This week on my podcast, I read a selection from my next novel, Red Team Blues, an anti-finance finance thriller about Marty Hench, a 67 year old hard-charging forensic accountant who’s seen every finance scam that Silicon Valley has come up with over the previous 40 years. Marty’s ready to retire, but an old friend pulls him in for one last job, an offer he can’t refuse: recovering the stolen keys to a hidden backdoor in a cryptocurrency system that are worth more than a billion dollars. Recovering the keys turns out to be the easy part: the hard part is surviving the three-way war that is ignited in their wake, between Azerbaijani money-launderers, Mexican narcos, and crooked three-letter agencies.
I’m currently kickstarting a real audiobook of this one, and I’m going into the studio with Wil Wheaton on Monday. If you enjoy my stories, articles and podcasts and want to know how to show your gratitude, please consider backing this kickstarter by pre-ordering an audiobook, ebook, and/or hardcover.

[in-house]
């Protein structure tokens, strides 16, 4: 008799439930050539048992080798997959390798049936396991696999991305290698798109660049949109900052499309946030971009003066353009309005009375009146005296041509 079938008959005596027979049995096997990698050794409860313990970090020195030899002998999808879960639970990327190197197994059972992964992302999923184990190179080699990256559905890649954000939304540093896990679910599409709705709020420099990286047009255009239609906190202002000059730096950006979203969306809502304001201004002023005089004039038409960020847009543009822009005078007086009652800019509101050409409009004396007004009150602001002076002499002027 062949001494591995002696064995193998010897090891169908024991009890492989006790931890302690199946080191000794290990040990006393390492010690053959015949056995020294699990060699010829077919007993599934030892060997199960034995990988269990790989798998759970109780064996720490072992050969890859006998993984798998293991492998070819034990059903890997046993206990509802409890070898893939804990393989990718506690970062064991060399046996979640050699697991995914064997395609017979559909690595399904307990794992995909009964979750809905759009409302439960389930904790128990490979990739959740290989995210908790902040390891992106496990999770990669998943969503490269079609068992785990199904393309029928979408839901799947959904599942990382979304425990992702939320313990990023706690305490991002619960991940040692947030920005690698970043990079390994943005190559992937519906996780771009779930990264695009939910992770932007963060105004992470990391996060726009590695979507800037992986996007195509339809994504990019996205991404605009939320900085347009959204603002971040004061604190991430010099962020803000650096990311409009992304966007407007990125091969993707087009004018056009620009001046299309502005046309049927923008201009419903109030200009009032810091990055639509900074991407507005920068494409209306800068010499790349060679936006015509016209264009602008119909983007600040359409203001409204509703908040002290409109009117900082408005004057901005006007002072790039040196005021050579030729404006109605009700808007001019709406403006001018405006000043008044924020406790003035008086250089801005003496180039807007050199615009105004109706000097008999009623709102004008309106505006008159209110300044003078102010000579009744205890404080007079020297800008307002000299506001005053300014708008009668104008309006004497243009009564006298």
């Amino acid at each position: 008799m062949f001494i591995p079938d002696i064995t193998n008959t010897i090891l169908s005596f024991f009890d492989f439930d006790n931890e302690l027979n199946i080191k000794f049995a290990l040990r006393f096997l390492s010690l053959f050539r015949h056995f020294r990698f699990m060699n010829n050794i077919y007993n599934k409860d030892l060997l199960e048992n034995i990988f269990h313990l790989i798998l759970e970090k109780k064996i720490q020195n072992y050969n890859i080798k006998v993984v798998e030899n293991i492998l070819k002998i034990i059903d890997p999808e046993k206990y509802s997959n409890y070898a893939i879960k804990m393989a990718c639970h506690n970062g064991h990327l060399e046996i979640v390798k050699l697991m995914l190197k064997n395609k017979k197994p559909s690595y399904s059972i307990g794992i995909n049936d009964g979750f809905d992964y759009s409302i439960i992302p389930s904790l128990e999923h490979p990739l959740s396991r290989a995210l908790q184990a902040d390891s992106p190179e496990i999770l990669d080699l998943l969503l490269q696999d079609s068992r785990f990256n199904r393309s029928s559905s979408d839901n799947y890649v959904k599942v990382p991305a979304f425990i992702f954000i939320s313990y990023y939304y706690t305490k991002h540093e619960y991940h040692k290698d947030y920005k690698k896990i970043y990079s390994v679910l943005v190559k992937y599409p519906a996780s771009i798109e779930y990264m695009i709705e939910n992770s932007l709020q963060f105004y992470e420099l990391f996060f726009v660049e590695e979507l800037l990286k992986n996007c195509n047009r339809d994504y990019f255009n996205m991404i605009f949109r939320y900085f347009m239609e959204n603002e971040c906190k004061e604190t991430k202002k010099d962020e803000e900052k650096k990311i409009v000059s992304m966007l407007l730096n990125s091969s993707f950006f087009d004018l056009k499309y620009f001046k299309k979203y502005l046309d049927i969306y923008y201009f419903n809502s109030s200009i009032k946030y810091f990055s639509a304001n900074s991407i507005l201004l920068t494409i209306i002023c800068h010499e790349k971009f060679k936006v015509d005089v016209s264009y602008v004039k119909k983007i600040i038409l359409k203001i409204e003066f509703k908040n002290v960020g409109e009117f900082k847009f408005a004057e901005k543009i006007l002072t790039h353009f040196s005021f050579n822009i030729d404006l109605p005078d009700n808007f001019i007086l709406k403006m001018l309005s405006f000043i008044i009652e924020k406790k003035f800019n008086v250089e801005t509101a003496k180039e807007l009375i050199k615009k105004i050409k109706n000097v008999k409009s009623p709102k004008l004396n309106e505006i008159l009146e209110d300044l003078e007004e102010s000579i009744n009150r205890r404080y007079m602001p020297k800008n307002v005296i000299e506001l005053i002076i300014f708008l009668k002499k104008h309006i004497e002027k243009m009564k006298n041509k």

One evening, I got a wild hair and drove all night from San Diego to Menlo Park. Why Menlo Park? It had both a triple-Michelin-star place and a dear old friend both within spitting distance of the Walmart parking lot, where I could park the Unsalted Hash, leaving me free to drink as much as I cared to and still be able to
walk home and crawl into bed.
I’d done a job that turned out better than I’d expected—well enough that I was set for the year if I lived carefully. I didn’t want to live carefully. The age for that was long past. I wanted to live it up. There’d be more work. I wanted to celebrate.
Truth be told, I also didn’t want to contemplate the possibility that, at the age of sixty-seven, the new work might stop coming in. Silicon Valley hates old people, but that was okay, because I hated Silicon Valley. Professionally, that is.
Getting close to Bakersfield, I pulled the Unsalted Hash into a rest stop to stretch my legs and check my phone. After a putter around the picnic tables and vending machine, I walked the perimeter of my foolish and ungainly and luxurious tour bus, checking the tires and making sure the cargo compartments were dogged and locked. I climbed back in, checked my sludge levels and decided they were low enough that I could use my own toilet, then, finally, having forced myself to wait, sat on one of the buttery leather chairs and checked my messages.